Canada’s biggest banks are set to report on what has traditionally been the strongest quarter of the year, but market volatility and slower mortgage growth during the period could weigh on their latest results.
North American markets saw a sharp selloff at the end of 2018 amid a trade skirmish between China and the U.S. and political uncertainty with a partial shutdown south of the border, potentially hampering the banks’ related earnings.
“With markets falling through much of the fall and recovering through much of the winter so far… Everything from mutual fund fees to underwriting revenues will likely have been down,” CIBC analyst Robert Sedran said in a note to clients.
“Trading, as ever, is a wildcard but we do expect a sequential decline as well.”
The Royal Bank of Canada is the first lender to report its results for the three-month period ended Jan. 31 on Friday, followed by the Bank of Montreal and the Bank of Nova Scotia on Feb 26. National Bank of Canada reports its latest quarterly earnings on Feb. 27, followed by the Toronto Dominion Bank and the Canadian Imperial Bank of Commerce on Feb. 28.
During the earnings conference calls to discuss the banks’ results during the previous quarter, lenders expressed optimism for the coming financial year but some said the bumpy stock-market ride could add downward pressure.
“We expect to see some weakness year-over-year in our wealth and wholesale businesses, given the recent market volatility… However, our above-average net sales and strong investment banking pipeline will position us well for growth throughout the year,” said RBC’s chief financial officer Rod Bolger on a conference call with analysts in late November.
Investors’ concerns about the strength of the Big Six banks market-related earnings in the latest quarter are “overstated” given the market rally in January, said Meny Grauman, an analyst with Cormark Securities.
“The reality is that market-related revenues should have actually held up better than most investors’ fear, especially in the wealth business where the Canadian banks’ fiscal calendar should have helped as the Q1 numbers would have captured a very healthy stock market rally in January,” he said in a note to clients.
The financial first quarter has historically been the most robust period for capital markets and trading revenues and “could save the day” for the banks, said John Aiken, an analyst with Barclays in Toronto. Over the past nine years, Canadian banks have seen an uptick in capital markets revenues in the first quarter, up an average of 15 per cent from the previous quarter, he added.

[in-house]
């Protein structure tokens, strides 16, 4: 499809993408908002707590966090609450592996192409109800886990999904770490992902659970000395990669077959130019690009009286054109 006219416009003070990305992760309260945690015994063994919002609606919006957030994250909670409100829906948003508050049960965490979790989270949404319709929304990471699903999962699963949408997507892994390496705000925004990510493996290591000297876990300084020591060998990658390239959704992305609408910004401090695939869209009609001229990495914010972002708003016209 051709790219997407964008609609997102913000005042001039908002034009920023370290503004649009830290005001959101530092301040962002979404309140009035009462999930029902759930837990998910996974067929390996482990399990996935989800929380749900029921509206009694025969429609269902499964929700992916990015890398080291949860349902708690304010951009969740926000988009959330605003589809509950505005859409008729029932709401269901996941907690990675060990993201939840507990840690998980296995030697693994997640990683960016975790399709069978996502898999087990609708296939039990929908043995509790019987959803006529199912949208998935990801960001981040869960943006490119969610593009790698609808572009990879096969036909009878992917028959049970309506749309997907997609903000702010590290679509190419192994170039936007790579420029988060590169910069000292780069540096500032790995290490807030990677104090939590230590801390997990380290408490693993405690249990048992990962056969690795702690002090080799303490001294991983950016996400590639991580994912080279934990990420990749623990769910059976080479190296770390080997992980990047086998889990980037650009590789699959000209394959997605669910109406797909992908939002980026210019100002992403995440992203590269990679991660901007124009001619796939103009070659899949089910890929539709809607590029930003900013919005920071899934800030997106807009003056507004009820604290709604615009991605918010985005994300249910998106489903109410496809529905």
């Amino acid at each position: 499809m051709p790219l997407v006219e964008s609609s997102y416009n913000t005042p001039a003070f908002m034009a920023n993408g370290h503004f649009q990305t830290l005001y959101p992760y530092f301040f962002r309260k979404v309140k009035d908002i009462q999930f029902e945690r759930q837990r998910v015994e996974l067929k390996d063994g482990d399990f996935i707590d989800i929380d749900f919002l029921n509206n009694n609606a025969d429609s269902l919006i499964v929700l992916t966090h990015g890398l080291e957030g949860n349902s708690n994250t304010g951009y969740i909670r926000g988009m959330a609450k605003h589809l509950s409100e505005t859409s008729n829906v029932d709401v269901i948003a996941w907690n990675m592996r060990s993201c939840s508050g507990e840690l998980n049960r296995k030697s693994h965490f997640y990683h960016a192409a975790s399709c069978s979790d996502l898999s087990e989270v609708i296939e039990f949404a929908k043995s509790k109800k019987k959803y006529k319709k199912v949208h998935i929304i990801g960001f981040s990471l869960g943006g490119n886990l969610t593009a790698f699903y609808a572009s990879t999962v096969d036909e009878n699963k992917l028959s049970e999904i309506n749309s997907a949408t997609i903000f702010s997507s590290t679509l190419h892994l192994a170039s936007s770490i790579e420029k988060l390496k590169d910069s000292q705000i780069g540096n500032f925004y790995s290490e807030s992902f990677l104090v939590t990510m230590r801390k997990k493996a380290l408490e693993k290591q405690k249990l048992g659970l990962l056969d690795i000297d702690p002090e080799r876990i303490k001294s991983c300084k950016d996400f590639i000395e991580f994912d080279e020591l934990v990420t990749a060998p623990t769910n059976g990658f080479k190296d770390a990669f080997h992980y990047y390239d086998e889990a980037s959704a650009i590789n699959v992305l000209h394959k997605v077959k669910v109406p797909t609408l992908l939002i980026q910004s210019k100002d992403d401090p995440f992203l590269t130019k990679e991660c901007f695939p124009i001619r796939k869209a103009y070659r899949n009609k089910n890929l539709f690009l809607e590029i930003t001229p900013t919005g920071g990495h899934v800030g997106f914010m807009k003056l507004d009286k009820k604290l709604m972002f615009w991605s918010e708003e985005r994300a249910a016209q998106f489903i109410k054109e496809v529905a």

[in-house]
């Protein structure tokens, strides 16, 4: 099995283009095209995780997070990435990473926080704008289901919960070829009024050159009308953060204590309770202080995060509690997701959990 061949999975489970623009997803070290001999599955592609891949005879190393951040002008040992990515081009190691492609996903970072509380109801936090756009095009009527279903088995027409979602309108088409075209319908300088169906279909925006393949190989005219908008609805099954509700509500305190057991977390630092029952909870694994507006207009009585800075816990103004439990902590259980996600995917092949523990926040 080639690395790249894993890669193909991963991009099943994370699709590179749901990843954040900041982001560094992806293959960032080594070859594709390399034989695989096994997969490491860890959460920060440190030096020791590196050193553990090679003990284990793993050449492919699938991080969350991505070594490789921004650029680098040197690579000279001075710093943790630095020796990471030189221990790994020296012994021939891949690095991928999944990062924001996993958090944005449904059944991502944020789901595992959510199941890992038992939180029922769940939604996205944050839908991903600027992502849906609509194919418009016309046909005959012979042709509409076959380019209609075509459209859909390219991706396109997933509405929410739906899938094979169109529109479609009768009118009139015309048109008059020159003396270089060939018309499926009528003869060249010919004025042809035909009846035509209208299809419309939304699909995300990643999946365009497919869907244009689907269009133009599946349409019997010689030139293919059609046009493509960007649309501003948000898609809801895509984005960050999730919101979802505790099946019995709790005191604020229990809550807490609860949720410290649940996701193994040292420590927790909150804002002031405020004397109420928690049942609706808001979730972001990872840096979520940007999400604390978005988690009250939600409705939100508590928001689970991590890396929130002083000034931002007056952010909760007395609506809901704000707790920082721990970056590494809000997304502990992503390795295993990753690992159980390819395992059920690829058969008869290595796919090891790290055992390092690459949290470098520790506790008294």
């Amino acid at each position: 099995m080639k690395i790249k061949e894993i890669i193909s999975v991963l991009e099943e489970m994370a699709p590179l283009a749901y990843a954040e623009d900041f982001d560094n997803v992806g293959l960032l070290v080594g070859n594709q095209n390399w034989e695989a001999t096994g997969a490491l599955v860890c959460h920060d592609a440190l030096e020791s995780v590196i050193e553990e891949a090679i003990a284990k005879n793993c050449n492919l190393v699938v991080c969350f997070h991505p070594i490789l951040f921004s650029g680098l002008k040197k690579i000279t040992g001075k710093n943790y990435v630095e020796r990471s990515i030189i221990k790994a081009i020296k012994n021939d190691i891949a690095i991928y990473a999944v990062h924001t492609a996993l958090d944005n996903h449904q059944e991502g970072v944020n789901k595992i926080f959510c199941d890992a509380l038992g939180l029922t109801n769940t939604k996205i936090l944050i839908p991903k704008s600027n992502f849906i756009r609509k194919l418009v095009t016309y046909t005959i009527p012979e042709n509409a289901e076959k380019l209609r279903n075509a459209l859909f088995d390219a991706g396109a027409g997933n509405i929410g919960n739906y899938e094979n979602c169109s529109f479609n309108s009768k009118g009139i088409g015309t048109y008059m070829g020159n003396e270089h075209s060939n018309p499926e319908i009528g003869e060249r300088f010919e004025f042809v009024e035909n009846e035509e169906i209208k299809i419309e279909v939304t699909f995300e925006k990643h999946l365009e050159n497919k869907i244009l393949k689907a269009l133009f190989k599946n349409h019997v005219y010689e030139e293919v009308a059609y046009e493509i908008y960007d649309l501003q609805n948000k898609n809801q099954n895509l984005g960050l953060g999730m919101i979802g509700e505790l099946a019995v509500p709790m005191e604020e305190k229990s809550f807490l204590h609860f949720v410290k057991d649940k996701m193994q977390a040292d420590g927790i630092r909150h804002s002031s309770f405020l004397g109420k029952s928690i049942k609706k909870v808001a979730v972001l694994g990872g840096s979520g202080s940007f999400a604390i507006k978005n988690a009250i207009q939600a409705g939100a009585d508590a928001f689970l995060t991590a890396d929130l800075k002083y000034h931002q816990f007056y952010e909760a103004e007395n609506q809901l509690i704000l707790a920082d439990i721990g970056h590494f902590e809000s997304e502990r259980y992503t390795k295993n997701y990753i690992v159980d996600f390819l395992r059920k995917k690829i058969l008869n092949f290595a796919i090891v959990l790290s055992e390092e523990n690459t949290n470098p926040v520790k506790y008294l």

While the macroeconomic environment is becoming increasingly challenging, the banks are expected to continue benefiting from the five central bank interest rate hikes since July 2017, Aiken added in his note to clients.
Those hikes have padded the banks’ net interest margins, which is the difference between the money they earn on the loans they make and what they pay out to savers.
“We anticipate NIMs will remain a positive story for much of 2019,” Aiken said. “That said, amidst rising rates, the slowdown in household and mortgage credit continues, with annual residential mortgage credit growth of 3.1 per cent in December, marking the slowest rate since May 2001 and roughly half of the growth rate from two years ago.”
Residential home sales in Canada in January were the weakest since 2015, down four per cent from the previous year, according to the Canadian Real Estate Association. In December, home sales slipped for the fourth month in a row to cap off the weakest annual sales since 2012.
CREA attributed the drop in December to a rush of buyers at the end of 2017 who moved to lock in home loans before a new stress test for uninsured mortgages took effect on Jan. 1, 2018.
In turn, Canadian banks also saw a surge of mortgage lending during the financial first quarter one year ago — setting a high bar for comparison for quarterly results this year.
Some banks reported increases in mortgage originations of as much as 20 per cent during the first half of fiscal 2018, said Gabriel Dechaine, an analyst with National Bank of Canada Financial Markets.
“‘Pull forward’ uninsured mortgage originations were surprisingly high… As such, we could see a larger-than-expected slowdown in new originations during H1/19, simply due to the ‘tough comps’ effect,” he said in a note to clients.
Armina Ligaya, The Canadian Press